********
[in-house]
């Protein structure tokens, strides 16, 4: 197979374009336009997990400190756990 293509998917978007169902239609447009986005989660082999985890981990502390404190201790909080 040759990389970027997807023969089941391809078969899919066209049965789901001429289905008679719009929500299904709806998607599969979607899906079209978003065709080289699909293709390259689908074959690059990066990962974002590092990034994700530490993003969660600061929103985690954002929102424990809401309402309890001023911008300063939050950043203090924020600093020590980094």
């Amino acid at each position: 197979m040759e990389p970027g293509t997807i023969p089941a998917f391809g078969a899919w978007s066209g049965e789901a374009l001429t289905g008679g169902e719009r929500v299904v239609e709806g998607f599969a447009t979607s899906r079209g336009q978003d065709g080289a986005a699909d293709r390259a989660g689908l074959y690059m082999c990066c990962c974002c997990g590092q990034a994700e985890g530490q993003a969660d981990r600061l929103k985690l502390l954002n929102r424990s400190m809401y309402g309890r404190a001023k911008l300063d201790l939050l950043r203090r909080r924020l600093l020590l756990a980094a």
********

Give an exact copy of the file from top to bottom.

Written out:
[in-house]
């Protein structure tokens, strides 16, 4: 197979374009336009997990400190756990 293509998917978007169902239609447009986005989660082999985890981990502390404190201790909080 040759990389970027997807023969089941391809078969899919066209049965789901001429289905008679719009929500299904709806998607599969979607899906079209978003065709080289699909293709390259689908074959690059990066990962974002590092990034994700530490993003969660600061929103985690954002929102424990809401309402309890001023911008300063939050950043203090924020600093020590980094």
């Amino acid at each position: 197979m040759e990389p970027g293509t997807i023969p089941a998917f391809g078969a899919w978007s066209g049965e789901a374009l001429t289905g008679g169902e719009r929500v299904v239609e709806g998607f599969a447009t979607s899906r079209g336009q978003d065709g080289a986005a699909d293709r390259a989660g689908l074959y690059m082999c990066c990962c974002c997990g590092q990034a994700e985890g530490q993003a969660d981990r600061l929103k985690l502390l954002n929102r424990s400190m809401y309402g309890r404190a001023k911008l300063d201790l939050l950043r203090r909080r924020l600093l020590l756990a980094a």